It feels like a lifetime ago that Miis were the new cool thing in gaming. The idea of a cute and easy to create avatar that you could play tennis with was very appealing. It was also a crucial ingredient of the cocktail that was the Wii’s massive success. Once Nintendo moved on from the Wii though, Miis slowly became less essential. I hadn’t created a single Mii on my Switch until very recently, and that’s because of Miitopia.
Everything in the world of Miitopia is hunky-dory, until the Dark Lord shows up and starts stealing the faces of innocent Miis. These missing faces start showing up on aggressive monsters, and the kingdom needs some heroes to thwart this villain and save the land. Fortunately you and your Mii buddies are more than willing to lead the charge.
Jobs for the team
Once you’ve created your protagonist, you’ll have to choose a job and personality for them. All your favourite mages, thieves and clerics are here to choose from. There’s also a few wackier options like Pop Star and Cat. Each job has its own skills your Mii’s learn as they level up, from a simple fireball to singing the enemies into a dance frenzy. Based on what personality you choose you’ll also get random perks. Cool characters sometimes backflip out of harm’s way, while Energetic ones can sometimes survive a lethal blow. You’ll meet plenty of other allies on your adventures, so picking jobs and personalities that compliment each other is key.
After you’ve made your protagonist, you’re thrown onto the world map and the adventure begins. The map is essentially made up of stages, which involve you watching your Miis run left to right until a battle, chest or split in the path appears. Eventually you’ll reach an inn, and you can rest up for the inevitable upcoming encounters.
Battles are turn based, but you can only issues commands to your main character. It’s a very simple combat system, with special attacks that cost MP, buffs, and a host of interesting status effects that can be inflicted. It’s perfectly serviceable, but what really sets Miitopia apart from other RPGs are the friendships your party form.
Miitopia review: Mii Bonding
At the Inn between levels is where you’ll all grow closer. Miis that stay in the same room get a boost to their friendship, and if you find any Outing Tickets you can send a pair of Miis on an adorable day out together. When your friendships level up new abilities have a chance of triggering in battle. This ranges from cooperative Pincer attacks to warning of incoming attacks. It’s a great system that’s as rewarding as it is charming.
The sheer cuteness of Miitopia is honestly its biggest selling point. As your Miis run through levels together they have entertaining exchanges, and leveling up their friendship will cause them to dance and pose together in a hilariously over-the-top manner. One of my favourite moments was when my Mii unexpectedly bought a portrait of himself for the Mii I made of our lovely Editior-in-Chief. Then, another Mii jealously appeared in the window complete with murderous music. The Nintendo charm truly is turned up to 11 here.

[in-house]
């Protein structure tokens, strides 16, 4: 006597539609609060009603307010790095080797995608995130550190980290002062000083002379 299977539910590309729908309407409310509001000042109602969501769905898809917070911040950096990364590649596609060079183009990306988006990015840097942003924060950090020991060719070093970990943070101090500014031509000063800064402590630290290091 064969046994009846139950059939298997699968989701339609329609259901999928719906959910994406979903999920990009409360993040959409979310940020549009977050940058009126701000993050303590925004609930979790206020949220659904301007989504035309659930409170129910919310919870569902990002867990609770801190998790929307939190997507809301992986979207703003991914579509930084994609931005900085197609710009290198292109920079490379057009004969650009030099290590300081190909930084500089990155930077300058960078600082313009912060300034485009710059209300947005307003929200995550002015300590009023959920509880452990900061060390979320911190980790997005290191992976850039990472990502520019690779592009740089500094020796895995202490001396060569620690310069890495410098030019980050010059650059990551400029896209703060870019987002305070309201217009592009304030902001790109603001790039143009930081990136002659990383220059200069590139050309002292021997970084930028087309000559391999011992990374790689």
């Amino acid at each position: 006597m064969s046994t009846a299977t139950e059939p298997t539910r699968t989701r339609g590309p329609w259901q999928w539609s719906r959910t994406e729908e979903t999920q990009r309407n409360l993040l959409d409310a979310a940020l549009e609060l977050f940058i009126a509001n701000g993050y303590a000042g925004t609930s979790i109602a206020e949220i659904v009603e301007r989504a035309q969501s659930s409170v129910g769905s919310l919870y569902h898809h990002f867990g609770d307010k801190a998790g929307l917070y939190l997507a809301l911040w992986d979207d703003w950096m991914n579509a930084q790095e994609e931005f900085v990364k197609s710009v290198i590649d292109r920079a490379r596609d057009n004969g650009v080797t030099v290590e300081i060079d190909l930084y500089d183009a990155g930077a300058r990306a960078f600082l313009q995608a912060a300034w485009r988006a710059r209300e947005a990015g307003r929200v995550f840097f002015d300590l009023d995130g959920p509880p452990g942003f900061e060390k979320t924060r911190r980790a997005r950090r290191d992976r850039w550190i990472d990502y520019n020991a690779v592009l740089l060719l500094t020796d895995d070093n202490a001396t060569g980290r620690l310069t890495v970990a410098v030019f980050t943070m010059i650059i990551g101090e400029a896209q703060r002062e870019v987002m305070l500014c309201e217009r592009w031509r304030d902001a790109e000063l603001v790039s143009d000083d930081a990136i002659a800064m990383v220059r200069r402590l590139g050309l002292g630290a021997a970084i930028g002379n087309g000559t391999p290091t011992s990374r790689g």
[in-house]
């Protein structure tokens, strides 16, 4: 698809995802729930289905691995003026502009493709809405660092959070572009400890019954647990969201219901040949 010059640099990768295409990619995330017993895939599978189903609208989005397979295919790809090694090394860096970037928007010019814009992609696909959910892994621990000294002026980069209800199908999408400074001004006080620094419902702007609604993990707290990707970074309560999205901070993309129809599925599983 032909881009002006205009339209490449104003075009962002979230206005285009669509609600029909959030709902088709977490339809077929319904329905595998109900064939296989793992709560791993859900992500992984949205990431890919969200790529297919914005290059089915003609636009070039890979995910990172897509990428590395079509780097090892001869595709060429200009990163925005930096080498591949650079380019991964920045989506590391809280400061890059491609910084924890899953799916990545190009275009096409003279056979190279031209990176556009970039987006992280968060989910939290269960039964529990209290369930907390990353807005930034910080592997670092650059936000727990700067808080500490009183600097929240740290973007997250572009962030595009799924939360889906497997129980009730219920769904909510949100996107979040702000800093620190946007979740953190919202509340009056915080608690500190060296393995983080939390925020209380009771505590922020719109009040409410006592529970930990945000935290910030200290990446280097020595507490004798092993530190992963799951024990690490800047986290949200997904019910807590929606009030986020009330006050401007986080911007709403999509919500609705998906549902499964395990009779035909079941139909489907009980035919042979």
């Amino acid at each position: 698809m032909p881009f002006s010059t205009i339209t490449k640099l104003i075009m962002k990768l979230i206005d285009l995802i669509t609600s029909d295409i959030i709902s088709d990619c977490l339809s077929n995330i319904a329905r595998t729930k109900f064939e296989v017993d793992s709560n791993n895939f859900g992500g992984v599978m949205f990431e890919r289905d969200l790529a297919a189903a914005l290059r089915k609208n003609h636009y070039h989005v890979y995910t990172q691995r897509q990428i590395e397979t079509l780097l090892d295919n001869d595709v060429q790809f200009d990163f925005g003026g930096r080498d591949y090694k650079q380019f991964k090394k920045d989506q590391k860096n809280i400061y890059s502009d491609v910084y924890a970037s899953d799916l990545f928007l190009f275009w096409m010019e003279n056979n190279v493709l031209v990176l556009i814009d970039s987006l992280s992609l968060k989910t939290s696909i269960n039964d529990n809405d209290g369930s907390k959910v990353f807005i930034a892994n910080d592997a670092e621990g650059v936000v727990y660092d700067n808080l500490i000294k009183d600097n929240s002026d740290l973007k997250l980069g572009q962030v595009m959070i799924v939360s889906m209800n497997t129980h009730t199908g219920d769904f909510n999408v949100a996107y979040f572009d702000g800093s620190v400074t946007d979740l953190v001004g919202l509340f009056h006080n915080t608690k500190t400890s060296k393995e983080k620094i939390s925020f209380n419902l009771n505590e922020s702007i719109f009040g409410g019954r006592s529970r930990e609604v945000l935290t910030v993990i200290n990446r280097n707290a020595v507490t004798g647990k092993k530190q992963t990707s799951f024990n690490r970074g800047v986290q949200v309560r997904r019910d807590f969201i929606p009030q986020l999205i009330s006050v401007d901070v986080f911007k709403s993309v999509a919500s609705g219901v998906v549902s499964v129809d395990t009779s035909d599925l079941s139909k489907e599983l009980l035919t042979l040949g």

Knowing Mii, knowing U, aha
If you enjoy making Miis you’re in luck, because you’ll be given the option to create one for every single character in Miitopia. You’ll be given a description of each character when you enter a new town. If you want to, you can jump straight into the Mii creator. It’s not a requirement to make hundreds of Miis to play the game, of course. But there’s a certain pleasure to be derived from making the main villain look like your mother-in-law (just as a completely innocent example).
Every system in Miitopia is just so pleasant. You get food from defeated foes, and these can be fed to your Miis to boost your stats. Each Mii enjoys different snacks, and will jump out of their chair with glee if they like a treat or feel sick if they don’t. There are also mini games you can play for rewards, like rock paper scissors or roulette. The absolute best of these is a quiz that asks you to find your Miis in lineups or parades of similar looking characters, which can be really tricky when only mouths or eyes are made different.
Miitopia review: A lengthy campaign
Outside of the simple gameplay, the main failing of Miitopia comes as you play further into the roughly 30 hour campaign. Once you’re about half way through the game, you’ll start spotting repeated interactions with party members as you play. These are initially the main draw of the game, so it’s disappointing when you realise you’ve seen most of them with so much of the game remaining.
Miitopia is an incredibly charming game, full of adorable interactions and cute moments. The RPG gameplay is very simple, but customising your own Miis and watching them adventure together is really engaging. If you’re looking for a game full of Nintendo joy, Miitopia undeniably has that in spades.
Full of Nintendo charm
Every system is so joyful
Entertaining mini games
Making Miis is still fun
RPG gameplay is very simple
Interactions start to repeat later in the game